Life depends on phosphorous yet supply is short and dominated by one nation. Business Daily's new series looks at the world economy from the perspective of the chemical elements. Justin Rowlatt speaks to chemist Professor Andrea Sella to find out why phosphorous is vital to all life, and to modern agriculture. ...
As Twitter prepares to float for as much as 17 billion dollars, we ask are we in the midst of another tech bubble? Our technology correspondent Rory Cellan-Jones takes a look at the company's USP. And and we hear from Aswath Damodaran, finance professor at New York University's Stern Scholl of Business, ...
Have the big banks been rigging the international currency markets? We delve into the latest allegations against the club of big institutions that dominate global capital markets. Also in the programme, Evan Davis interviews the American author and intellectual Malcolm Gladwell about his latest book, ...
This week the programme heads to Cambridge for the university's Festival of Ideas to look for inspiration on new ways to solve old economic problems. Manuela Saragosa and her guests ask whether we'll always be condemned to economic cycles of boom and bust. Plus we head to the Orchard Tea Rooms in the ...
The US territory of Puerto Rico is struggling to avoid defaulting on its debts. We ask Alan Schankel of the wealth management firm Janney Montgommery Scott how serious the country's debt problems are.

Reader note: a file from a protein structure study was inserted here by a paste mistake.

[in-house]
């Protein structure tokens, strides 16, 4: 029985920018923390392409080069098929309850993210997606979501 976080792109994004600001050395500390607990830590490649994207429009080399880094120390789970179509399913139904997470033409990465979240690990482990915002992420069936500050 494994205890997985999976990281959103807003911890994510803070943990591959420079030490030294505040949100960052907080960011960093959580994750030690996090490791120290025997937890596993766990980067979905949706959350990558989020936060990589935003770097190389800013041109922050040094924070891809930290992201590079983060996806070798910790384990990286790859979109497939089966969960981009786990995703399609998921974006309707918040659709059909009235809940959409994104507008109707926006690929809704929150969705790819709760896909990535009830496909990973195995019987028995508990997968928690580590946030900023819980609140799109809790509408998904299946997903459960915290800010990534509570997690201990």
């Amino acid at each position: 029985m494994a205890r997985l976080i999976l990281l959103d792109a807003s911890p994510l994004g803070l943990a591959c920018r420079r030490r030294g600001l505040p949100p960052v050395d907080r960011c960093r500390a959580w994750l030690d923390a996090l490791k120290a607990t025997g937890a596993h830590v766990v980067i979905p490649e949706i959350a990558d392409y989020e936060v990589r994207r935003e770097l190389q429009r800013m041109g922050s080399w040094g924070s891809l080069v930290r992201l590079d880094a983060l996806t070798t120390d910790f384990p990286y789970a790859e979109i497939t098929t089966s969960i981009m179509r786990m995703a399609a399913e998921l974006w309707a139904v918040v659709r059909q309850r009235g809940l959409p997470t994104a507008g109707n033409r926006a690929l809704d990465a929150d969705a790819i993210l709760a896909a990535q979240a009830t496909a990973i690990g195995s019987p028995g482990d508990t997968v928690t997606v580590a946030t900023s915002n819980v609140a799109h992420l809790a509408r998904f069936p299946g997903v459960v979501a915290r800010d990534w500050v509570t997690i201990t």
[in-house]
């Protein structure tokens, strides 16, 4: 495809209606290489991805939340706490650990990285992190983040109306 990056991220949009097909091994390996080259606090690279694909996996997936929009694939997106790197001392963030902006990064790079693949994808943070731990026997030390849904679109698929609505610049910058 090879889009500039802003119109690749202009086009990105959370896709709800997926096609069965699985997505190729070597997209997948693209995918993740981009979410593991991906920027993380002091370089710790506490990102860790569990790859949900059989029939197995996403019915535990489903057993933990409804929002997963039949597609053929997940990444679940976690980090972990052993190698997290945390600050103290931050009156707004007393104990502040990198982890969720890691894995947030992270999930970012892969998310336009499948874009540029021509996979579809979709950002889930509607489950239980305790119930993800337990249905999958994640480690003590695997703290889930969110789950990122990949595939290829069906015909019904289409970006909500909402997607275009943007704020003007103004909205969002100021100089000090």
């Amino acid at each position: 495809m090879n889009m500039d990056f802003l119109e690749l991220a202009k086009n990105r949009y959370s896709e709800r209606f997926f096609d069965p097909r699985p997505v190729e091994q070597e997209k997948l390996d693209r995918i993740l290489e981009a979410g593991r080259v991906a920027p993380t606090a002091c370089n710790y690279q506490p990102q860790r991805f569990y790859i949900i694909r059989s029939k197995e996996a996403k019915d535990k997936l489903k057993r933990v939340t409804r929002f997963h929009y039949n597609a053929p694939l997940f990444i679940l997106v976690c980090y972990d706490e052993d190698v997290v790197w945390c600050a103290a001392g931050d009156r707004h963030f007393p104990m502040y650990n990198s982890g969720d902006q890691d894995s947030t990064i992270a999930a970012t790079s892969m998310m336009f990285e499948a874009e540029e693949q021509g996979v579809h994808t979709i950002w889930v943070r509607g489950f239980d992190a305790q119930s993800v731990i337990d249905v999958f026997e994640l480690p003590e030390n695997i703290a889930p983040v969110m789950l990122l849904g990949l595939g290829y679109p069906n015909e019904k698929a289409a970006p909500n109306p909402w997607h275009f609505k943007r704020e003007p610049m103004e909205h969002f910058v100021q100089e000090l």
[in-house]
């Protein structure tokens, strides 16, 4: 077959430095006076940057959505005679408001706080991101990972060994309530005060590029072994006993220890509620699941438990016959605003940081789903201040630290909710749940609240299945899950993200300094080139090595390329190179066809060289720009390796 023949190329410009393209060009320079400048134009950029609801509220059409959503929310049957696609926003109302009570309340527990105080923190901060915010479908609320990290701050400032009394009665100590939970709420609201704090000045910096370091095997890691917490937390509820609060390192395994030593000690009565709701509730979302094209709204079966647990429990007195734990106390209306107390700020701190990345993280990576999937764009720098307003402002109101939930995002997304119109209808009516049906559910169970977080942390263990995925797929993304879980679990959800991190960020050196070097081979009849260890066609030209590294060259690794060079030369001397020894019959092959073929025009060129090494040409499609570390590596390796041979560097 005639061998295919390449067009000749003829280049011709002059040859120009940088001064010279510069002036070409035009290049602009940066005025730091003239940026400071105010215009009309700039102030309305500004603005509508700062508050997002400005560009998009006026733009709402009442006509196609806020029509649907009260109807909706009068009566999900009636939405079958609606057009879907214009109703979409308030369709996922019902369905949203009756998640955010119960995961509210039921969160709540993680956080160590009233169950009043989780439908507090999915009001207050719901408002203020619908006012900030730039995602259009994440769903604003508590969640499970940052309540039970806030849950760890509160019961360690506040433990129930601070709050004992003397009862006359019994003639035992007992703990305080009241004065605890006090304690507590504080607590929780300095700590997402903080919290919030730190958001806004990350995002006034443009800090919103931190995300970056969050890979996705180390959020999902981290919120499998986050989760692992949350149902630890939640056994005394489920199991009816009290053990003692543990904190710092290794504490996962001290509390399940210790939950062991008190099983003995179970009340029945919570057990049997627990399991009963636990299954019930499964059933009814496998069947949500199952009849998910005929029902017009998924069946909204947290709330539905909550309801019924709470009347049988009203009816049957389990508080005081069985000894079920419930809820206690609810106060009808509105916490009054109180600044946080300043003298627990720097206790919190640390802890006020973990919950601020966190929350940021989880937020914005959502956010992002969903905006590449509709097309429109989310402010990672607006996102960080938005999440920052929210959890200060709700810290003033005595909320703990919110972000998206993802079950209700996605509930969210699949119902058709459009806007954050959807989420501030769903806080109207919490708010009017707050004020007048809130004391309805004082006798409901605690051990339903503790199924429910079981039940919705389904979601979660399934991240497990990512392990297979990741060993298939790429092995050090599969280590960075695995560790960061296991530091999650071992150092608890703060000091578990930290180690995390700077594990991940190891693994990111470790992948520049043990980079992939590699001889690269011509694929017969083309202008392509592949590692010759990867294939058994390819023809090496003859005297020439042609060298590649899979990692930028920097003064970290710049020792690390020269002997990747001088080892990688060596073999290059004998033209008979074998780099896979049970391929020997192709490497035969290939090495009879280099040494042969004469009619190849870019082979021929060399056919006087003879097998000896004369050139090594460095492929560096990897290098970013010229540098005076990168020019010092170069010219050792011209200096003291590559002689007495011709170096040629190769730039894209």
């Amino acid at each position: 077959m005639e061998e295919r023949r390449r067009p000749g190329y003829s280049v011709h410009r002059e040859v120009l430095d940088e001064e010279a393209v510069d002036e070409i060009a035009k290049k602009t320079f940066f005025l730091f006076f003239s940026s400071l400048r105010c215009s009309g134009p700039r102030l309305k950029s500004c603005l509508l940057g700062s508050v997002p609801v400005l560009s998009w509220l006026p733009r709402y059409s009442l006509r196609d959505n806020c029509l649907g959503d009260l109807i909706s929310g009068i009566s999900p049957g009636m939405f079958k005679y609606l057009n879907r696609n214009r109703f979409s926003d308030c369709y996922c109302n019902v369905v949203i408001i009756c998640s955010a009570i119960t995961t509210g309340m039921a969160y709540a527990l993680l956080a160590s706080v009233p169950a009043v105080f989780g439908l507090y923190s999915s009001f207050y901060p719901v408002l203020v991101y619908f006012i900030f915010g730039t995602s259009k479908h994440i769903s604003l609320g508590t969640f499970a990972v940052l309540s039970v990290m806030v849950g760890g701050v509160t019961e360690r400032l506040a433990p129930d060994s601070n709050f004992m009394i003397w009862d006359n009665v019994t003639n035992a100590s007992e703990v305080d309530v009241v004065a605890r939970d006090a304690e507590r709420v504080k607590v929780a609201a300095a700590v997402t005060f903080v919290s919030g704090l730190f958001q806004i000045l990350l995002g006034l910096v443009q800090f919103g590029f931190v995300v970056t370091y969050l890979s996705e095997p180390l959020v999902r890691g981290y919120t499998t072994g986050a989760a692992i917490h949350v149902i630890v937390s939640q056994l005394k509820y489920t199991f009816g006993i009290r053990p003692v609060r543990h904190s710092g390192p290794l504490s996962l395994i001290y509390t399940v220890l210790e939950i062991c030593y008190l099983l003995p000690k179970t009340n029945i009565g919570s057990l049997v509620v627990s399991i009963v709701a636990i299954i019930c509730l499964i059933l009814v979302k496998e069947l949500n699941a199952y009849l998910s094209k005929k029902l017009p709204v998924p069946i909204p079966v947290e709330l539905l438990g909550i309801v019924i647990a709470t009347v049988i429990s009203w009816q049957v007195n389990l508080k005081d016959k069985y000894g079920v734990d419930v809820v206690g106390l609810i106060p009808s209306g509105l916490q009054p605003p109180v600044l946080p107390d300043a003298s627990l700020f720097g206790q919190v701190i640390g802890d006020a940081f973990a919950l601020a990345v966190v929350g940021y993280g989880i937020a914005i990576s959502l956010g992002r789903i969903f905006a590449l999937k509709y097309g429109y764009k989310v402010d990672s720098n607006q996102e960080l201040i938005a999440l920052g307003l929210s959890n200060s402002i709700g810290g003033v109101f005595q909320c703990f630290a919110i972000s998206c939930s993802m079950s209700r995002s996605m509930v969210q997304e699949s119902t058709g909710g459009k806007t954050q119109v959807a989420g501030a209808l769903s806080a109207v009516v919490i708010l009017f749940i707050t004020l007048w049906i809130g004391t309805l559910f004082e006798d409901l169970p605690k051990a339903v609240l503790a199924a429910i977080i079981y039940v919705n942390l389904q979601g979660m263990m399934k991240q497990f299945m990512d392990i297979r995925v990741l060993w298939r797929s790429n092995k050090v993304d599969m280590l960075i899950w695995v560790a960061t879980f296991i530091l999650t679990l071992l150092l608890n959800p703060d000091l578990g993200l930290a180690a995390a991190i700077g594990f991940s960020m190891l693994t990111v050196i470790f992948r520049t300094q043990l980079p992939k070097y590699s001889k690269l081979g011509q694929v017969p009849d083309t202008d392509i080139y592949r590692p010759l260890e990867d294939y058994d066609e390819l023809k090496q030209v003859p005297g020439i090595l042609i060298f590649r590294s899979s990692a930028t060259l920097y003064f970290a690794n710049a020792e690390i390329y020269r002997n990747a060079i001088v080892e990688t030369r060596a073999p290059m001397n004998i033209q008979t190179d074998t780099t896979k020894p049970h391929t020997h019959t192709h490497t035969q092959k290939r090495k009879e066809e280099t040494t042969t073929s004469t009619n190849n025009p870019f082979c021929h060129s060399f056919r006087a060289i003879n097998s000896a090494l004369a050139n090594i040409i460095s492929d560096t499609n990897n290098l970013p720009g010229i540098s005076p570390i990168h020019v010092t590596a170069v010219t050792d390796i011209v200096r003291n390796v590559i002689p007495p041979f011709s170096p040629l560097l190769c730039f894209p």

We also look at debt woes in another corner of the planet - China.
And Justin Rowlatt speaks to the ...
We visit Italy, where many young people say the only place they can get a job is on the black market.
Plus, should older workers give up their jobs to make room for the young? We get the view of the International Labour Organisation.
And with the bust-up between MacDonalds and Heinz, Matt Wells tells ...
There is one corner of Iraq that is relatively free of car bombings and kidnappings - the autonomous and oil-rich northern province Kurdistan. We sent our Middle East Correspondent Kevin Connolly to investigate. Also in the programe, could pathologists be the latest profession to fall foul of the computer ...
A hundred years after the construction of the Panama canal, a project to widen it is underway. But will this 5 billion dollar project deliver the results which had been hoped for? Also in the programme, Sarah Rainsford reports from Cuba on why the government's new reforms make life tough for shopkeepers ...
With house prices creeping up in hot spots around the world, what is the risk of a global housing bubble of the sort which caused the credit crunch crisis of 2008? And is self-confidence always an advantage? Lucy Kellaway isn't so sure.
Bangladesh has the lowest wage garment economy in the world and is still reeling from a catastrophic factory building collapse six months ago in which more than 1130 people died. Most of them have received little or no long term compensation for the deaths of their relatives or their own injuries. ...